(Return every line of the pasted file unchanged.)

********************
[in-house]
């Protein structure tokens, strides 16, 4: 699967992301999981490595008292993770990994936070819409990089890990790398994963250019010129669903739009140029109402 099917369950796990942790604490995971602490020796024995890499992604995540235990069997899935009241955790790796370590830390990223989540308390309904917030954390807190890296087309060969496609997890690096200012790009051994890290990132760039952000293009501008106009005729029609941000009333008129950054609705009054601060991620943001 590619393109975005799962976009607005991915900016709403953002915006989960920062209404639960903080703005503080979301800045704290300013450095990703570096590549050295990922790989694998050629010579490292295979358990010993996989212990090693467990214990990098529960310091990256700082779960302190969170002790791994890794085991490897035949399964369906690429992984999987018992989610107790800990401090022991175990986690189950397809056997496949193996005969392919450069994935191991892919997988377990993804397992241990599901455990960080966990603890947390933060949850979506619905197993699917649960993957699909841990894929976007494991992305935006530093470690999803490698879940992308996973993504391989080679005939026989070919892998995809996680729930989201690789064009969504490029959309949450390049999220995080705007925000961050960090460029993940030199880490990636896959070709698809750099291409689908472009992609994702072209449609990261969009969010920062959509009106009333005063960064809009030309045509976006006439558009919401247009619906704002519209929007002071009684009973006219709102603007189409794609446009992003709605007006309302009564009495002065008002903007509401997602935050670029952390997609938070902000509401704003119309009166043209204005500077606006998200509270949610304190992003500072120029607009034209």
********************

[in-house]
């Protein structure tokens, strides 16, 4: 699967992301999981490595008292993770990994936070819409990089890990790398994963250019010129669903739009140029109402 099917369950796990942790604490995971602490020796024995890499992604995540235990069997899935009241955790790796370590830390990223989540308390309904917030954390807190890296087309060969496609997890690096200012790009051994890290990132760039952000293009501008106009005729029609941000009333008129950054609705009054601060991620943001 590619393109975005799962976009607005991915900016709403953002915006989960920062209404639960903080703005503080979301800045704290300013450095990703570096590549050295990922790989694998050629010579490292295979358990010993996989212990090693467990214990990098529960310091990256700082779960302190969170002790791994890794085991490897035949399964369906690429992984999987018992989610107790800990401090022991175990986690189950397809056997496949193996005969392919450069994935191991892919997988377990993804397992241990599901455990960080966990603890947390933060949850979506619905197993699917649960993957699909841990894929976007494991992305935006530093470690999803490698879940992308996973993504391989080679005939026989070919892998995809996680729930989201690789064009969504490029959309949450390049999220995080705007925000961050960090460029993940030199880490990636896959070709698809750099291409689908472009992609994702072209449609990261969009969010920062959509009106009333005063960064809009030309045509976006006439558009919401247009619906704002519209929007002071009684009973006219709102603007189409794609446009992003709605007006309302009564009495002065008002903007509401997602935050670029952390997609938070902000509401704003119309009166043209204005500077606006998200509270949610304190992003500072120029607009034209």